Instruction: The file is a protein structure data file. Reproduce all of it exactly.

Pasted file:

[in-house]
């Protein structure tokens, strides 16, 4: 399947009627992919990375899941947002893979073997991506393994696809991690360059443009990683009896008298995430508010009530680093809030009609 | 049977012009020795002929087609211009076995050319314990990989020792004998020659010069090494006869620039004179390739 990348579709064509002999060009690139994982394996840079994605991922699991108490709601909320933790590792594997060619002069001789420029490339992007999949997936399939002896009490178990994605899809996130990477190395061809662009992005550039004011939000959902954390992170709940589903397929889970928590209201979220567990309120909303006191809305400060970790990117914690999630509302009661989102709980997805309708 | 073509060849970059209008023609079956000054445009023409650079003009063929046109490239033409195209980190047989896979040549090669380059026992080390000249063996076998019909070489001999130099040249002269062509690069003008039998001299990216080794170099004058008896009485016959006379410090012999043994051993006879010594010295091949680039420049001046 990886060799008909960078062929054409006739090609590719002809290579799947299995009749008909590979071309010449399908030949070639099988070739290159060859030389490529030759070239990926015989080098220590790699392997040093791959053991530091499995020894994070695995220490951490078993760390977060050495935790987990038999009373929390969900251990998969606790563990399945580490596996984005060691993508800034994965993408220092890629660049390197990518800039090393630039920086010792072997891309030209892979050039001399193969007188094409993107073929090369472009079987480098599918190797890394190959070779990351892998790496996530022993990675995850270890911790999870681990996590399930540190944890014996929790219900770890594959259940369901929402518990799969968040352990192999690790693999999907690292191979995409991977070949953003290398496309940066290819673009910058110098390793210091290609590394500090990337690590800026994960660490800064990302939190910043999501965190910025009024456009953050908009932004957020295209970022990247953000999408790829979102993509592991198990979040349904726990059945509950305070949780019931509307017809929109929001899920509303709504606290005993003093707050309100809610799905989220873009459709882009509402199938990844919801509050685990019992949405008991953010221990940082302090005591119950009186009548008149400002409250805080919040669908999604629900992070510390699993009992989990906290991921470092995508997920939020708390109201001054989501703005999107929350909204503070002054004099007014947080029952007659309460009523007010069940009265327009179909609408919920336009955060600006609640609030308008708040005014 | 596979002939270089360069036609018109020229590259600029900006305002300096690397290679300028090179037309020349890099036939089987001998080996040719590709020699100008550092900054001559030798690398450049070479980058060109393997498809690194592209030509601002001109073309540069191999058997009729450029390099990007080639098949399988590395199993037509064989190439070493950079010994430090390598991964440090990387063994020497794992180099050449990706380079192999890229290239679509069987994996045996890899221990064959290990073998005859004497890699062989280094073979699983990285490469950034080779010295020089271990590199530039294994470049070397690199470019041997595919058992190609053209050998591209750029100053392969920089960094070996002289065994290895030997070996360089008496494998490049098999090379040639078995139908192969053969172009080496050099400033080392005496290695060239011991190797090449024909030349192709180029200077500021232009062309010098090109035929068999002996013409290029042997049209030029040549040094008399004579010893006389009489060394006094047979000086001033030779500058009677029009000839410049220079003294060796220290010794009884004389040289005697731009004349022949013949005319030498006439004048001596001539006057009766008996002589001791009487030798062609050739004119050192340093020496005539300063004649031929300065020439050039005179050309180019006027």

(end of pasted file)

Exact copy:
[in-house]
């Protein structure tokens, strides 16, 4: 399947009627992919990375899941947002893979073997991506393994696809991690360059443009990683009896008298995430508010009530680093809030009609 | 049977012009020795002929087609211009076995050319314990990989020792004998020659010069090494006869620039004179390739 990348579709064509002999060009690139994982394996840079994605991922699991108490709601909320933790590792594997060619002069001789420029490339992007999949997936399939002896009490178990994605899809996130990477190395061809662009992005550039004011939000959902954390992170709940589903397929889970928590209201979220567990309120909303006191809305400060970790990117914690999630509302009661989102709980997805309708 | 073509060849970059209008023609079956000054445009023409650079003009063929046109490239033409195209980190047989896979040549090669380059026992080390000249063996076998019909070489001999130099040249002269062509690069003008039998001299990216080794170099004058008896009485016959006379410090012999043994051993006879010594010295091949680039420049001046 990886060799008909960078062929054409006739090609590719002809290579799947299995009749008909590979071309010449399908030949070639099988070739290159060859030389490529030759070239990926015989080098220590790699392997040093791959053991530091499995020894994070695995220490951490078993760390977060050495935790987990038999009373929390969900251990998969606790563990399945580490596996984005060691993508800034994965993408220092890629660049390197990518800039090393630039920086010792072997891309030209892979050039001399193969007188094409993107073929090369472009079987480098599918190797890394190959070779990351892998790496996530022993990675995850270890911790999870681990996590399930540190944890014996929790219900770890594959259940369901929402518990799969968040352990192999690790693999999907690292191979995409991977070949953003290398496309940066290819673009910058110098390793210091290609590394500090990337690590800026994960660490800064990302939190910043999501965190910025009024456009953050908009932004957020295209970022990247953000999408790829979102993509592991198990979040349904726990059945509950305070949780019931509307017809929109929001899920509303709504606290005993003093707050309100809610799905989220873009459709882009509402199938990844919801509050685990019992949405008991953010221990940082302090005591119950009186009548008149400002409250805080919040669908999604629900992070510390699993009992989990906290991921470092995508997920939020708390109201001054989501703005999107929350909204503070002054004099007014947080029952007659309460009523007010069940009265327009179909609408919920336009955060600006609640609030308008708040005014 | 596979002939270089360069036609018109020229590259600029900006305002300096690397290679300028090179037309020349890099036939089987001998080996040719590709020699100008550092900054001559030798690398450049070479980058060109393997498809690194592209030509601002001109073309540069191999058997009729450029390099990007080639098949399988590395199993037509064989190439070493950079010994430090390598991964440090990387063994020497794992180099050449990706380079192999890229290239679509069987994996045996890899221990064959290990073998005859004497890699062989280094073979699983990285490469950034080779010295020089271990590199530039294994470049070397690199470019041997595919058992190609053209050998591209750029100053392969920089960094070996002289065994290895030997070996360089008496494998490049098999090379040639078995139908192969053969172009080496050099400033080392005496290695060239011991190797090449024909030349192709180029200077500021232009062309010098090109035929068999002996013409290029042997049209030029040549040094008399004579010893006389009489060394006094047979000086001033030779500058009677029009000839410049220079003294060796220290010794009884004389040289005697731009004349022949013949005319030498006439004048001596001539006057009766008996002589001791009487030798062609050739004119050192340093020496005539300063004649031929300065020439050039005179050309180019006027």